"Well," said the editor, "what further proof do you want?"
Many of the best and most effective stories are serious in character. One that has been used successfully is this: Some gentlemen from the West were excited and troubled about the commissions or omissions of the administration. President Lincoln heard them patiently, and then replied: "Gentlemen, suppose all the property you were worth was in gold, and you had put it in the hands of Blondin to carry across the Niagara River on a rope; would you shake the cable, or keep shouting out to him -- 'Blondin, stand up a little straighter -- Blondin, stoop a little more -- go a little faster -- lean a little more to the north -- lean a little more to the south?' No, you would hold your breath as well as your tongue, and keep your hands off until he was safe over. The Government is carrying an immense weight. Untold treasures are in our hands. We are doing the very best we can. Don't badger us. Keep silence, and we'll get you safe across."
Punning is of course out of fashion. The best pun in the English language is Tom Hood's:
"He went and told the sexton,
Dr. Johnson said that the pun was the lowest order of wit. Newspapers formerly indulged in it freely. One editor would say: "We don't care a straw what Shakespeare said -- a rose by any other name would not smell as wheat." Then another paper would answer: "Such puns are barley tolerable, they amaize us, they arouse our righteous corn, and they turn the public taste a-rye."
But punning, when it is unusually clever and spontaneous, may be thoroughly enjoyable, as in the following:
Chief Justice Story attended a public dinner in Boston at which Edward Everett was present. Desiring to pay a delicate compliment to the latter, the learned judge proposed as a volunteer toast:
"Fame follows merit where Everett goes."
The brilliant scholar arose and responded:
"To whatever heights judicial learning may attain in this country, it will never get above one Story."
Story-telling may attain the character of a disease, in one who has a retentive memory and a voluble vocabulary. The form of humor known as repartee, however, is one that requires rare discrimination. It should be used sparingly, and not at all if it is likely to give offence.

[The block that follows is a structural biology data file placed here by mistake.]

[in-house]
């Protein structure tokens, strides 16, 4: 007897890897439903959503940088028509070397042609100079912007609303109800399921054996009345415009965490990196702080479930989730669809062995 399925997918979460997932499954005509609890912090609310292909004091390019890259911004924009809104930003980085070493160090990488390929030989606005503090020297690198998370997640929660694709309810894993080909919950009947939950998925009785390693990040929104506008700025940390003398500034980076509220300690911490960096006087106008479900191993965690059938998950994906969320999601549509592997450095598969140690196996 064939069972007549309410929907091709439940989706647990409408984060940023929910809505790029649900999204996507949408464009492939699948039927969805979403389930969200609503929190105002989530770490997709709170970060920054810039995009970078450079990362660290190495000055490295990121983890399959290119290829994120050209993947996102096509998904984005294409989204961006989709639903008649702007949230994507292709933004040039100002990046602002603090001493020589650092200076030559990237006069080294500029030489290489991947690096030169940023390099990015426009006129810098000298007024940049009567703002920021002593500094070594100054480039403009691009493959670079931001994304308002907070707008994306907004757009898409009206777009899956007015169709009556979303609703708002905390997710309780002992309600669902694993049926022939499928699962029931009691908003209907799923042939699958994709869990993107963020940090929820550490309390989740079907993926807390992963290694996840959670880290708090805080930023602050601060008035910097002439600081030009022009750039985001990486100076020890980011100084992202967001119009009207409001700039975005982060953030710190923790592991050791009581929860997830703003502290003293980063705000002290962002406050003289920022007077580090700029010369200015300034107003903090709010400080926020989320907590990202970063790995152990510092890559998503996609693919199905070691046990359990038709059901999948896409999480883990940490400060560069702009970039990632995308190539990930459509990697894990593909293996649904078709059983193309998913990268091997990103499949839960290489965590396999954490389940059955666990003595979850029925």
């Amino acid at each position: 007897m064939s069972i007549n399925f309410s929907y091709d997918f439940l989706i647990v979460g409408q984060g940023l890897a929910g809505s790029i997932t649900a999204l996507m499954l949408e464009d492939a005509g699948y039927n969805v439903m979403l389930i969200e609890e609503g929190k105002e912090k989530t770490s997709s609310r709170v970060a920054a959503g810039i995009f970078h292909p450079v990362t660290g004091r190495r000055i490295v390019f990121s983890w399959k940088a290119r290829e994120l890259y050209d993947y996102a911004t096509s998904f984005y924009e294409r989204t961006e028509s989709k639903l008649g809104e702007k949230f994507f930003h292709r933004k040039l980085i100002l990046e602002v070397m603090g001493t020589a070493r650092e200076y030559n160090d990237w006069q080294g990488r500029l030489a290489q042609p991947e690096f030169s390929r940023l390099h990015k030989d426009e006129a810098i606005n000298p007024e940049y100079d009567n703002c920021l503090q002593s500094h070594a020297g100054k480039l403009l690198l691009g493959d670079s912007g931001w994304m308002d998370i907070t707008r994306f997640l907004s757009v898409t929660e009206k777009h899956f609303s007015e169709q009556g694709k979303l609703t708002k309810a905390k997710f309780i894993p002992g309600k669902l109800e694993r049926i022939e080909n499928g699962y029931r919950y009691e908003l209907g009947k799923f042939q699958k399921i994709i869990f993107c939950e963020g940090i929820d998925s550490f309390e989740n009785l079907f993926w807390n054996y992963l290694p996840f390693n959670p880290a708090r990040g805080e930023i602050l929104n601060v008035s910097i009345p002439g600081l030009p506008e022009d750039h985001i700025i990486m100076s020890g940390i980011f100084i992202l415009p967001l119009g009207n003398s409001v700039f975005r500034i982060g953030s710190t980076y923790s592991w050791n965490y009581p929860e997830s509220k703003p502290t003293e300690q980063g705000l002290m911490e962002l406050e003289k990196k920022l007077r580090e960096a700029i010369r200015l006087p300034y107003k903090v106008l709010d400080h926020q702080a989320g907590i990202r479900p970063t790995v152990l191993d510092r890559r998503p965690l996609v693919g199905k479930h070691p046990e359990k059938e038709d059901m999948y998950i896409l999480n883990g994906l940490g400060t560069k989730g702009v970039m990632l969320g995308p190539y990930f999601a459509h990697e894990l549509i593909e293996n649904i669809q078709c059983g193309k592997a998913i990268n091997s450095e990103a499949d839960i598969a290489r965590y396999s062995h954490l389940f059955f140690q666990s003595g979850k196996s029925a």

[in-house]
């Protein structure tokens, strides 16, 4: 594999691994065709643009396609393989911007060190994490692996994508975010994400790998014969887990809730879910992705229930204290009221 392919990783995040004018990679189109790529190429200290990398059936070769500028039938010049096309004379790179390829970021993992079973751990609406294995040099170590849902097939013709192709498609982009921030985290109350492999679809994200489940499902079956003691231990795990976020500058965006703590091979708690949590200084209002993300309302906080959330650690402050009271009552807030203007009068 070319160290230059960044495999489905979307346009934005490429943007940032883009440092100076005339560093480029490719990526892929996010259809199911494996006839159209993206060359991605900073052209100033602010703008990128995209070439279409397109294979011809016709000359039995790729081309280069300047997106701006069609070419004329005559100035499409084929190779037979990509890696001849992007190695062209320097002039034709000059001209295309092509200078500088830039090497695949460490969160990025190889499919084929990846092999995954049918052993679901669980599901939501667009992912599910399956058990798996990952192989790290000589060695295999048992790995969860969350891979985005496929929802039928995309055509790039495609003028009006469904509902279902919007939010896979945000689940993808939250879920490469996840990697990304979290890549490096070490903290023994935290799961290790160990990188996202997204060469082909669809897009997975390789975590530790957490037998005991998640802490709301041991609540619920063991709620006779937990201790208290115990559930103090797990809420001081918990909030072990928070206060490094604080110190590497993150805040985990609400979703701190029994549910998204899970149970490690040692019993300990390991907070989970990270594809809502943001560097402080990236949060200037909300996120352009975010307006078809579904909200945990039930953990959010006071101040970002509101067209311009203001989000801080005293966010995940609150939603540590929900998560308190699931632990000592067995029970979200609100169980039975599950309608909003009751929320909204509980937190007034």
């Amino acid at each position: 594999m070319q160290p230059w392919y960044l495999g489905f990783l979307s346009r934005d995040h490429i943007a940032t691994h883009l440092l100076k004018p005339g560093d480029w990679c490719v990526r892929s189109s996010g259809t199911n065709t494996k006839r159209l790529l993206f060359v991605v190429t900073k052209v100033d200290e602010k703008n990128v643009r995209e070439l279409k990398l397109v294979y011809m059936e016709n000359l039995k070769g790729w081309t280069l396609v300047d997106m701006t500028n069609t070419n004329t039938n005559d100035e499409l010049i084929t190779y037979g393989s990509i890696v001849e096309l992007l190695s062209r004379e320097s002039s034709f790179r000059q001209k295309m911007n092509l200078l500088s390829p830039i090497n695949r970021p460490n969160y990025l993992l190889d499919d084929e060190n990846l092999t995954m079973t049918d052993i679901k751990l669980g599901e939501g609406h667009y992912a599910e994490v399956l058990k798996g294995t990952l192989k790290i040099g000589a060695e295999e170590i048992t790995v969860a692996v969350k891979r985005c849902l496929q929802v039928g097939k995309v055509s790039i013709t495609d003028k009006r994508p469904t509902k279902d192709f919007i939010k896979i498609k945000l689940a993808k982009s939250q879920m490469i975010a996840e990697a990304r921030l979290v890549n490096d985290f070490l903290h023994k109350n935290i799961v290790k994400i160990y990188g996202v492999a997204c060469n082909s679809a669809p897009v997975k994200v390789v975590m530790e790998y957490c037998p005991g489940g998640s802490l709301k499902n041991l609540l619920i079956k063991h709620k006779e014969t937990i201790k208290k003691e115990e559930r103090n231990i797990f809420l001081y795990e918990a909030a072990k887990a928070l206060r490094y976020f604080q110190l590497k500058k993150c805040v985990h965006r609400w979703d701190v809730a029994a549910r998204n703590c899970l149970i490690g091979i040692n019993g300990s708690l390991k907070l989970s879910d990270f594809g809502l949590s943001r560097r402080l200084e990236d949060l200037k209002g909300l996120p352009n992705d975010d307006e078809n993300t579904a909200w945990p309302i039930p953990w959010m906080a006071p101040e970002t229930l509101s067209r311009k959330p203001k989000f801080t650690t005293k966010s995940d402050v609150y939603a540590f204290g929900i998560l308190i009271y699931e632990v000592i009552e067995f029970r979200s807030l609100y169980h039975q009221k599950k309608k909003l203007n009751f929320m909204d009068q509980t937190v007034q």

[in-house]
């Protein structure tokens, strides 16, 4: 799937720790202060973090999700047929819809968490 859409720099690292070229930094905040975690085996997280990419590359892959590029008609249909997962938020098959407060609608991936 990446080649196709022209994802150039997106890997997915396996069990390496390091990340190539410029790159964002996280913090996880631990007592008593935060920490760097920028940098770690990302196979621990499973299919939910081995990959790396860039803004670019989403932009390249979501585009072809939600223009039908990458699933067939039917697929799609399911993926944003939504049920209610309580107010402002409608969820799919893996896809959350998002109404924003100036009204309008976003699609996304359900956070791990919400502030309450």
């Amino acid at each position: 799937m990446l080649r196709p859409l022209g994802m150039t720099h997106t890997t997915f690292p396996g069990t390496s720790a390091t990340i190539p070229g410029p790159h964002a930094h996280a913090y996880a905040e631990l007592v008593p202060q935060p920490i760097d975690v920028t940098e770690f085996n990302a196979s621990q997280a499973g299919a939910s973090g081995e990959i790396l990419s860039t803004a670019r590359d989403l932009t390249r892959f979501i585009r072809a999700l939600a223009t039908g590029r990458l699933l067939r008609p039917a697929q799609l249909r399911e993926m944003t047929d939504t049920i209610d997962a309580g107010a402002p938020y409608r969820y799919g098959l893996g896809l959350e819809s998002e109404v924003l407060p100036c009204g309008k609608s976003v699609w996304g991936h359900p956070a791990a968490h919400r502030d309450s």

Beau Brummell was guilty in this respect, when he was once asked by a lady if he would "take a cup of tea." "Thank you," said he, "I never take anything but physic." "I beg your pardon," said the hostess, "you also take liberties."
There is a story that Henry Luttrell had sat long in the Irish Parliament, but no one knew his precise age. Lady Holland, without regard to considerations of courtesy, one day said to him point-blank, "Now, we are all dying to know how old you are. Just tell me." Luttrell answered very gravely, "It is an odd question, but as you, Lady Holland, ask it, I don't mind telling you. If I live till next year, I shall be -- devilish old!"
The art of story-telling is not taught specifically, hence there are comparatively few people who can tell a story without violating some of the rules which experience recommends. But the right use of story-telling should be encouraged as an ornament of conversation, and a valuable auxiliary to effective public address. Many people might excel as story-tellers if they would devote a little time to suggestions such as are offered here. It is not a difficult art, but like every other subject requires study and application.
The best counsel for public speakers in the matter of story-telling may be summed up as follows: Know your story thoroughly; test your story by telling it to some one in advance; adapt your story to the special circumstances; be concise, omitting non-essentials; have ready more stories than you intend to use, because if you should speak at the end of the list you may find that your best story has been told by a previous speaker; and, finally, always stop when you have made a hit.